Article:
By Jennifer Erb
Mark Ramsey came to WVU from Southern West Virginia and by his own admission was very shy. “I really struggled doing presentations and meeting people, “ he says. Mark’s journey to Industrial Engineering was a long one. He tried Electrical Engineering, Chemical Engineering, and Biology (PreMed). He finally ended up in Industrial Engineering when he found a major that helped him find an academic focus.
When Mark finished the IE program, surprisingly he went into technical sales. “I could deal with people one-on-one,” he says. Mark’s first job was in the mining industry back near his hometown. A shooting incident at one of the mines convinced Mark he needed to change career directions. He returned to WVU to get a Masters degree.
At the end of his Masters course work, Mark got an opportunity to work in the textile industry. Mark was very comfortable with his work at Kayser-Roth and had increasing responsibility. But Mark decided to take a career risk and move from a textile environment to the pharmaceutical industry. “If you want to have a successful career,” Mark explains, “There are times you have to move outside of the things you are comfortable doing.”
Mark’s former boss at Kayser-Roth convinced him to come to Burroughs-Wellcome a pharmaceutical company. While at Burroughs-Wellcome, Mark attended a management development program at the London Business School. “This experience really opened my eyes” he says.
Burroughs-Wellcome was purchased by another pharmaceutical company Glaxo. They offered an attractive severance package which Mark accepted to the surprise of many. After leaving Glaxo, Mark spent two years getting an MBA at East Carolina University.
Again his former boss intervened to involve Mark in a project. Mark was asked to do due diligence for a firm that would like to purchase the Glaxo facility where Mark had worked. The new owner Catalytica Pharmaceuticals initially wanted to use the business to fund its core expertise in natural gas fired turbines. Mark had doubts about the business strategy and sought out other opportunities.
For a short time, Mark worked at the Perrier Group bringing more efficient practices to its supply chain operations. When a former boss from Burroughs-Wellcome took a position at Mylan , he asked Mark to join him. Mark started as Vice President of Logistics and then became Vice President of North America Supply Chain. Mylan asked Mark to take on more of a global role as it expanded through acquisitions. Mark turned the position down and decided to retire instead.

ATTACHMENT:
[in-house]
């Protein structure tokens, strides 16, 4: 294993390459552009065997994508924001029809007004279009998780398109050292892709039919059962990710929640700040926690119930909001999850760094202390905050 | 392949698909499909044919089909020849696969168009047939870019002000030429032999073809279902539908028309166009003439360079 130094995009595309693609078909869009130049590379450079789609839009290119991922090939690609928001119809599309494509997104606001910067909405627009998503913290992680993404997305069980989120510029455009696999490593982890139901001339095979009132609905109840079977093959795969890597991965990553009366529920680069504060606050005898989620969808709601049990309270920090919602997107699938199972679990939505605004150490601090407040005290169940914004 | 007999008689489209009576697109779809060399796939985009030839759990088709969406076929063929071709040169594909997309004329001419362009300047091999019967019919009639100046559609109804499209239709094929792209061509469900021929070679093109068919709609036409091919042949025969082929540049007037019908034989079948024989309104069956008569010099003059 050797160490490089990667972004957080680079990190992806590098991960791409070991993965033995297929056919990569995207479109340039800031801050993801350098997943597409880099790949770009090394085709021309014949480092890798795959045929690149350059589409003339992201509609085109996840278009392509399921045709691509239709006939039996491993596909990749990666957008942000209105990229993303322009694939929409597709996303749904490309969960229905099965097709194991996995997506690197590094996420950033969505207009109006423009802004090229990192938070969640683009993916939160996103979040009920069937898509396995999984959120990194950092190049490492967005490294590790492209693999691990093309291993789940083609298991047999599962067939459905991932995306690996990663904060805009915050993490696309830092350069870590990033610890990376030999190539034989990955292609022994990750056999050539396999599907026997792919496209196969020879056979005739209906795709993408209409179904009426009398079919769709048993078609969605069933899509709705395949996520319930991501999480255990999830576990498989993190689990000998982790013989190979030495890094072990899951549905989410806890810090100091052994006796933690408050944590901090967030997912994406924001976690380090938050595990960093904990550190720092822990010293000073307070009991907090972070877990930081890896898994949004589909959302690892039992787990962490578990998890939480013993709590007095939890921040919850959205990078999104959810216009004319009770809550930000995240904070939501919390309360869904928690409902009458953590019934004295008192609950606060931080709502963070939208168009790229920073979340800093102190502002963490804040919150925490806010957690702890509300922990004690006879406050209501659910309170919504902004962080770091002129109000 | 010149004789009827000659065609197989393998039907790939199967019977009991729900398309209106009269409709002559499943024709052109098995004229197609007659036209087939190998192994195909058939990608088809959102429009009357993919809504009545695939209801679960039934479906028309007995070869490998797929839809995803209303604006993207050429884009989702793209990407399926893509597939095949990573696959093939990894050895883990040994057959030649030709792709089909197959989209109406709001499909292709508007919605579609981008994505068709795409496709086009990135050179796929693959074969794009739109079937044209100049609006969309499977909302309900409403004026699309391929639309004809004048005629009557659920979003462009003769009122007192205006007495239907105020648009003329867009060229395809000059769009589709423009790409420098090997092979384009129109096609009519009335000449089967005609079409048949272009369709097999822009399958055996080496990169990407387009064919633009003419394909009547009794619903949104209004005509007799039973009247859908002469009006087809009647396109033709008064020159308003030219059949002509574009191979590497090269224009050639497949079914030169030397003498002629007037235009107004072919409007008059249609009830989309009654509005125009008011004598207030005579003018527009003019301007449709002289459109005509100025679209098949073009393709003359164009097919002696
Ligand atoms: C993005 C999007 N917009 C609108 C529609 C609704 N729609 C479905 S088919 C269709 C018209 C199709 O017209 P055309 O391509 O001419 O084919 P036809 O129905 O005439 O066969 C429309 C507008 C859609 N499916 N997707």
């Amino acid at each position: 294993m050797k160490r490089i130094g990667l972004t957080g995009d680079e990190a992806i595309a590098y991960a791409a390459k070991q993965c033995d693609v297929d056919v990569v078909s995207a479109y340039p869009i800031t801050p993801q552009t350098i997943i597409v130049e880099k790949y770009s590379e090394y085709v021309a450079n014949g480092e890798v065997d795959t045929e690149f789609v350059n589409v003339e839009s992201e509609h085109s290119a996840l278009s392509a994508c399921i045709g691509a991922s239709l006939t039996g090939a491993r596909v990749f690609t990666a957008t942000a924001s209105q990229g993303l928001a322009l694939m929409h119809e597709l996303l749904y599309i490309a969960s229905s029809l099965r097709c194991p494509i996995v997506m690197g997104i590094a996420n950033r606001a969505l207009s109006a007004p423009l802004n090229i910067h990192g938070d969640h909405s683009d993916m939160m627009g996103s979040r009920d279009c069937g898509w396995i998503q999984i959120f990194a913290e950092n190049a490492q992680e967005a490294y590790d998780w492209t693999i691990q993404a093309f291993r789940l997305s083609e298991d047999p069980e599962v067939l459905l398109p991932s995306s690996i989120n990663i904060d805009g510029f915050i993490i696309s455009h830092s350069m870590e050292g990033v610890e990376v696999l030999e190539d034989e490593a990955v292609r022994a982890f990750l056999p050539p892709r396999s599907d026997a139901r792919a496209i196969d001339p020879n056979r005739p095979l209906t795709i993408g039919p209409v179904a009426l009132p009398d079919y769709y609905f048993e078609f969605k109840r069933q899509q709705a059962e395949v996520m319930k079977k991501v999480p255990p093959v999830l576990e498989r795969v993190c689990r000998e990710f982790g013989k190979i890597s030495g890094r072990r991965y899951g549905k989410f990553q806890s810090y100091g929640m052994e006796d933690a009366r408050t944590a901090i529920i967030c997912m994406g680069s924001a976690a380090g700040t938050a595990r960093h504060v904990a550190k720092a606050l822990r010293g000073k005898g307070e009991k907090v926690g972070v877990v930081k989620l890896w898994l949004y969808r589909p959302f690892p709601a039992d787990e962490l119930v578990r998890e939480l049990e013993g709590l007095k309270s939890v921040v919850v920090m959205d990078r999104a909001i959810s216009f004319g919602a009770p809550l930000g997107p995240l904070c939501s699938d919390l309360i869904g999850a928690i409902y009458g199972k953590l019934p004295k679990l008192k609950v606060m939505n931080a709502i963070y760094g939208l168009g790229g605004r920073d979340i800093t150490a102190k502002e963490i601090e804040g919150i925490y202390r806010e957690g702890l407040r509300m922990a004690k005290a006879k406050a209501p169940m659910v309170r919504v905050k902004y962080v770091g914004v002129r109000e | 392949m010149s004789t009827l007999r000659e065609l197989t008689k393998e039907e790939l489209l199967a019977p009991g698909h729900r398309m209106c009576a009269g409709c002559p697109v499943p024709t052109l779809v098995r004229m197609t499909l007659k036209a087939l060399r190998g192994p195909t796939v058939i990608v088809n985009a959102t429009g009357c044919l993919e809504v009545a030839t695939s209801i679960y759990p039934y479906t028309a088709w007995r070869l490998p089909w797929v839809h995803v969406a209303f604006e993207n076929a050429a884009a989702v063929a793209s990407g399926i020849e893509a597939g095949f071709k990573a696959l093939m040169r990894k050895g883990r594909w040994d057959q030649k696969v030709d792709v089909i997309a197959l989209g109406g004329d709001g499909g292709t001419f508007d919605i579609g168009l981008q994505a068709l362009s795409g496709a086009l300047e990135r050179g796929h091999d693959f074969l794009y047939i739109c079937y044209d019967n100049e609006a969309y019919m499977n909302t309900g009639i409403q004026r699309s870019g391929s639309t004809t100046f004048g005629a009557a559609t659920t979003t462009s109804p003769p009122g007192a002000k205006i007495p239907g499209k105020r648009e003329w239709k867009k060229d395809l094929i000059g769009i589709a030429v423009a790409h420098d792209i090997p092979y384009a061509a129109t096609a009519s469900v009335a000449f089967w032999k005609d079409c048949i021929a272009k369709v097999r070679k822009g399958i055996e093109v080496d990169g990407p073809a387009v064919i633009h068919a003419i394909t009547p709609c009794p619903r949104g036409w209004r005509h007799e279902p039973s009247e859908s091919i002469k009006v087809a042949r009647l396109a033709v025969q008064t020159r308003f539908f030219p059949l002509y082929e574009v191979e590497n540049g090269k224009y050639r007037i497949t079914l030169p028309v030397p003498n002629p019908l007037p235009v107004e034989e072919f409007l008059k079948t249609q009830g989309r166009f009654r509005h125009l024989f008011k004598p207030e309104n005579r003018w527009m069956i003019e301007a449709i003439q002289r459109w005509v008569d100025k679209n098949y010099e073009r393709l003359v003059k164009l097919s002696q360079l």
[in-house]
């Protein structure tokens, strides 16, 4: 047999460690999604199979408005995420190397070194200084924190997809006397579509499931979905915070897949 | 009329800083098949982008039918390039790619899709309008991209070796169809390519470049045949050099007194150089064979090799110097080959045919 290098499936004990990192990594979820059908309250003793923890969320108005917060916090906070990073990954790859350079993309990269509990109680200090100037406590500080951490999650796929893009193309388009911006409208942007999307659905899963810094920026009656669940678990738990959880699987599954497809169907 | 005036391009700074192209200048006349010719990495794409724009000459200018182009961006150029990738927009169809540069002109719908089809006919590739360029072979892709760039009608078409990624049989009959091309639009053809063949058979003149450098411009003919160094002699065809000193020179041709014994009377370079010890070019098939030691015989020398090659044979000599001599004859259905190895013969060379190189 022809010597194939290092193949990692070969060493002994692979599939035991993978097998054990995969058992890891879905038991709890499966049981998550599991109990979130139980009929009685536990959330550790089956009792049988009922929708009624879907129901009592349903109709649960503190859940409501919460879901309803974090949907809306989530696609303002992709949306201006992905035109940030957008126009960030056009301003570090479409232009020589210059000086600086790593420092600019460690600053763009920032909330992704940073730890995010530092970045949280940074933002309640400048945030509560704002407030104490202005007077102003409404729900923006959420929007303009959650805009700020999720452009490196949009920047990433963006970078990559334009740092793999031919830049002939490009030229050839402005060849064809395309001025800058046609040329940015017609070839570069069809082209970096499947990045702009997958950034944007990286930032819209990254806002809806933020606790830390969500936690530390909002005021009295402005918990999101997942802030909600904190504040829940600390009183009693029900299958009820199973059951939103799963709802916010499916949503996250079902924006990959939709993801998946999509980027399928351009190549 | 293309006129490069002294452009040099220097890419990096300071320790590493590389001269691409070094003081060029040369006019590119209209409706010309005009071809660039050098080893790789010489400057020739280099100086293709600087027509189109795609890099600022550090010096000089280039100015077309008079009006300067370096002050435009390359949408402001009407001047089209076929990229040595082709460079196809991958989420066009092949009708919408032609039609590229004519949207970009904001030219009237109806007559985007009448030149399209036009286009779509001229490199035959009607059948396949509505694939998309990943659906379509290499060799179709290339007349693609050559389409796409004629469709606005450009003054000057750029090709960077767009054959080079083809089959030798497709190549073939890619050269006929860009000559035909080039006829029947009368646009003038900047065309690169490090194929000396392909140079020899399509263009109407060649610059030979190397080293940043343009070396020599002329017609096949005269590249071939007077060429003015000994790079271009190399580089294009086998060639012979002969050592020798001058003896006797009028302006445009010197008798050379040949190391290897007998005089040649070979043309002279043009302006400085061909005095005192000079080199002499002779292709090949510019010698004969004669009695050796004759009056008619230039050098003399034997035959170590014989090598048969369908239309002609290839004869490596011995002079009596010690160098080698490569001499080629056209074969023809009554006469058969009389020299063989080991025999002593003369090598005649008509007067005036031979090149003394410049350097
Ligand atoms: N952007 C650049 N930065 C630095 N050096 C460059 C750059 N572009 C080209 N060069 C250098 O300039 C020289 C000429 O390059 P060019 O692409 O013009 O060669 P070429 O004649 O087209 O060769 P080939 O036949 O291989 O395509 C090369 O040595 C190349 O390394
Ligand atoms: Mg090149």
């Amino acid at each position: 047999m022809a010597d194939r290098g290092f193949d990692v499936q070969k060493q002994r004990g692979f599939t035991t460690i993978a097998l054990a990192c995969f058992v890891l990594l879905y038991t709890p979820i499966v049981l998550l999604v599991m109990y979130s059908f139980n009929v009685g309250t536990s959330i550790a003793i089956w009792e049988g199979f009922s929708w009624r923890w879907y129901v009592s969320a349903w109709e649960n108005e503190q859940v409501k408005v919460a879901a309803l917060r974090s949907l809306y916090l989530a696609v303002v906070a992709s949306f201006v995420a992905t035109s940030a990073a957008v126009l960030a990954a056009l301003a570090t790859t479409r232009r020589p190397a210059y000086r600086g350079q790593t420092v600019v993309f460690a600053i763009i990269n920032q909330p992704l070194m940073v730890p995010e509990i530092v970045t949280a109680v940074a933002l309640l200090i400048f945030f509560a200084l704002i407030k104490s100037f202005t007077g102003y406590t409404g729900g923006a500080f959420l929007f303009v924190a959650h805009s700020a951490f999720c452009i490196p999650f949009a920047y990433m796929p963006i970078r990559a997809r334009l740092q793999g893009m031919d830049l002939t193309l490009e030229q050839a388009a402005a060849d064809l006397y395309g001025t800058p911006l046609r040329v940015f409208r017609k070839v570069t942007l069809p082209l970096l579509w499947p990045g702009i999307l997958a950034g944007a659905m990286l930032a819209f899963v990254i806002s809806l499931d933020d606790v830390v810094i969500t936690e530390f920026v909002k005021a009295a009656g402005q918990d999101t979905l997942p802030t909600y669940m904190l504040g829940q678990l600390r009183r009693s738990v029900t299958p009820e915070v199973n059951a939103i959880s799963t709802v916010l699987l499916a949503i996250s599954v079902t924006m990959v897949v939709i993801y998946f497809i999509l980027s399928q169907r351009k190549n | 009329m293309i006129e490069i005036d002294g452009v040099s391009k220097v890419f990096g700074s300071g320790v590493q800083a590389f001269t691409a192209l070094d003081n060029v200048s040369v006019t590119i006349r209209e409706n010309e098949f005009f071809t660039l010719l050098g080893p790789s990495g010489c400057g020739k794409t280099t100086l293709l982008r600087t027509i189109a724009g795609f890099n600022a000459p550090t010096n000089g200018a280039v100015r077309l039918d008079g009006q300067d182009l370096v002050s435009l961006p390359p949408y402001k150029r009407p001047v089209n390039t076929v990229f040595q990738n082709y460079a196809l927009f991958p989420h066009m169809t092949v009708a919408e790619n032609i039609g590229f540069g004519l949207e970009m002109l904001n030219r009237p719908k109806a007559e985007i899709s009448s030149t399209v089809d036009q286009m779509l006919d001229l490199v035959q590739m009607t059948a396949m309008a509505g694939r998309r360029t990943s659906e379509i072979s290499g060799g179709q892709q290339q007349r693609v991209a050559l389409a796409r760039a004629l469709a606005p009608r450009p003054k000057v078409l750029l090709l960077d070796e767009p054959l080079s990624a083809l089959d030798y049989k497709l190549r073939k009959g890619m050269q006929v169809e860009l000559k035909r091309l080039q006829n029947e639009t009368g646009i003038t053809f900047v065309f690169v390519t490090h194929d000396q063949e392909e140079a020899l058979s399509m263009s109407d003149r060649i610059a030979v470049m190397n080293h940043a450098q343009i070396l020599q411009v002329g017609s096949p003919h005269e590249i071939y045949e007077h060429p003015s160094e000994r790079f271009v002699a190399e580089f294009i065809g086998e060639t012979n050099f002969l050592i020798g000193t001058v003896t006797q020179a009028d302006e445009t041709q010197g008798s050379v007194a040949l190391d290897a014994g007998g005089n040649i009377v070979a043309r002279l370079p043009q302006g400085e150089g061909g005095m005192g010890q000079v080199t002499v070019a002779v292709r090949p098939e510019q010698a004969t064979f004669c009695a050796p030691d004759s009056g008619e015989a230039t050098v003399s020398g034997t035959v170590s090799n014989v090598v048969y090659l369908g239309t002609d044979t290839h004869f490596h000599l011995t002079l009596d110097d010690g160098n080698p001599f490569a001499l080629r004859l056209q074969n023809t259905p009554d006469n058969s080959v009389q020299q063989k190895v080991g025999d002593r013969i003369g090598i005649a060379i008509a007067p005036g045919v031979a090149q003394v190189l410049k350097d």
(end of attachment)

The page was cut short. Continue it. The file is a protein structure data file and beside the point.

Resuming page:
“I’m very passionate about fly fishing,” Mark says. “While I’ve had opportunities to return to the corporate world, I’m comfortable with my retirement.”
Experience Mylan Pharmaceuticals, Inc. Morgantown, WV
2007 – 2013 Vice President, North America Supply Chain
2001 – 2007 Vice President, Logistics
Perrier Group America (a Nestle’ Company) Allentown, PA
2000 – 2001 Supply Chain Planning & Network Design
Catalytica Pharmaceuticals, Inc. Greenville, NC
1997 – 2000 Vice President, Logistics
1995 – 1997 Due Diligence & Integration Consultant
Burroughs Wellcome, Inc. Greenville, NC
1993 – 1995 Manager, Industrial Engineering
1991 – 1993 Senior Industrial Engineer
1990 – 1991 Section Head, Production Planning
1989 – 1990 Manufacturing Industrial Engineer
Kayser – Roth Hosiery Greensboro, NC
1988 – 1989 Senior Staff Industrial Engineer (Greensboro, NC)
1988 Manufacturing Manager (Lumberton, NC)
1987 – 1988 Manufacturing Industrial Engineer (Lumberton, NC
Polythane Enterprise, Inc. Madison, WV
1984 – 1985 Technical Sales Representative
Education East Carolina University Greenville, NC
1995 – 1997 Master of Business Administration w/Honors (MBA)
– Beta Gamma Sigma, Phi Kappa Phi, Sigma lota Epsilon
London Business School (1 week) London, England
Duke Fuqua School of Business (1 week) Durham, NC
1994 International Management Development Program
West Virginia University Morgantown, WV
1985 – 1986 Graduate Level Coursework (Industrial Engineering)
1978 – 1984 Bachelor of Science in Industrial Engineering (BSIE)